Chevron settles with county and state 2021 diesel spill in San Francisco Bay

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The Contra Costa County District Attorney’s Office announced on Friday that it and the California Department of Fish and Wildlife have reached an agreement with the Chevron Richmond refinery over a 2021 pipe rupture that spilled nearly 800 gallons of diesel in the San Francisco Bay.

District Attorney Diana Becton’s press release noted that the settlement included civil penalties against Chevron, but did not disclose the amount.

“Companies must be held strictly responsible for any diesel releases in the San Francisco Bay Area,” Becton said in the statement. “Chevron has cooperated with the investigation and has agreed to specific provisions that will enhance their ability to prevent and mitigate the unauthorized release of diesel in the future.”

The United Command, which includes the U.S. Coast Guard, California Department of Fish and Wildlife, Contra Costa County Health Services and Chevron, inspects the shoreline Feb. 23, 2021. (Courtesy Fish and Wildlife)

Chevron agreed to handle the risks at the plant, which is Richmond’s largest employer, with about 1,200 workers. It will develop a leak detection system and a more comprehensive pipeline inspection program, train staff and review its existing safety systems.

In a report to the county last fall, Chevron said its initial inspection revealed that a mixture of diesel and water leaked into the bay on the afternoon of Feb. 9, 2021, as a pipe corroded and that his inspection techniques had been inadequate to detect it.

Fish and Wildlife’s Office of Spill Prevention and Response investigated the spill, which occurred south of Richmond’s Long Wharf to Cypress Point and north of it to at Point Molate.

The leak was discovered when a citizen called the refinery to report a splash on the water near Long Wharf. Chevron waited more than 40 minutes to contact the National Response Center, records show, although the state regulations say hazardous material spills should be reported to the Office of Emergency Services “immediately”.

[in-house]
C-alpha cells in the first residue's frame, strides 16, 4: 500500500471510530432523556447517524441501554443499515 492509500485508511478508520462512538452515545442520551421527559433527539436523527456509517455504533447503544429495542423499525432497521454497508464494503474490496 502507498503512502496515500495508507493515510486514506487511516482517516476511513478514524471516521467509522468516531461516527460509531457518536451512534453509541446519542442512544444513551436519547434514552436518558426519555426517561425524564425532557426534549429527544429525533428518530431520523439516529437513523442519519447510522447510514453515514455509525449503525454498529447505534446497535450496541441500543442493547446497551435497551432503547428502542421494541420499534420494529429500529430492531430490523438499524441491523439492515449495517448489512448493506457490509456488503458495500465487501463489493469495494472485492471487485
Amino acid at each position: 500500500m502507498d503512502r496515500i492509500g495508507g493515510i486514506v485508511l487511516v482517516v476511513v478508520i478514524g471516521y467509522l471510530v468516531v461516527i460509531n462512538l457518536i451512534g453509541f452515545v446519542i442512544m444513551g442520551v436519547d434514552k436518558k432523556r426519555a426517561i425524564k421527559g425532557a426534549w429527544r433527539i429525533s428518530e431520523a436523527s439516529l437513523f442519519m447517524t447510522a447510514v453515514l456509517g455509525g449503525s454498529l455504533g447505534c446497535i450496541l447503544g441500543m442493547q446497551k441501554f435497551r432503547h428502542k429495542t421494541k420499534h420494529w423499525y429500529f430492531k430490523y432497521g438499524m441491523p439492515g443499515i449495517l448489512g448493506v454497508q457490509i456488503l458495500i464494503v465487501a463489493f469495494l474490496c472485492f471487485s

According to a state report during the incident, when Chevron reported the spill, the pipeline was still leaking about five gallons per minute.

Contra Costa Health Services promised an independent investigation into the spill, but instead hired a consultant to review Chevron’s internal investigation. That review was stalled for months as the county negotiated with Chevron over confidential information in the company’s report. The department has not yet released its opinion.

“Our law enforcement personnel conducted the investigation on behalf of the State of California, and we are pleased with the outcome,” said David Bess, deputy director of Fish and Wildlife and chief enforcement officer of the law, in the press release. “The judgment will help prevent the recurrence of another diesel spill at this facility and reinforce our commitment to keeping the California coastline intact.”

The spill raised alarm in the community and prompted the San Francisco Herring Association will continue Chevron, alleging the spill threatened a herring spawning ground. A sliver of oil was visible in the pools at Saltwater Station, a private beach southeast of Long Wharf, for about 10 days after the spill. A cleanup crew removed contaminated shoreline vegetation at this location.

County contractor with Chevron ties has yet to investigate 2021 refinery diesel leak

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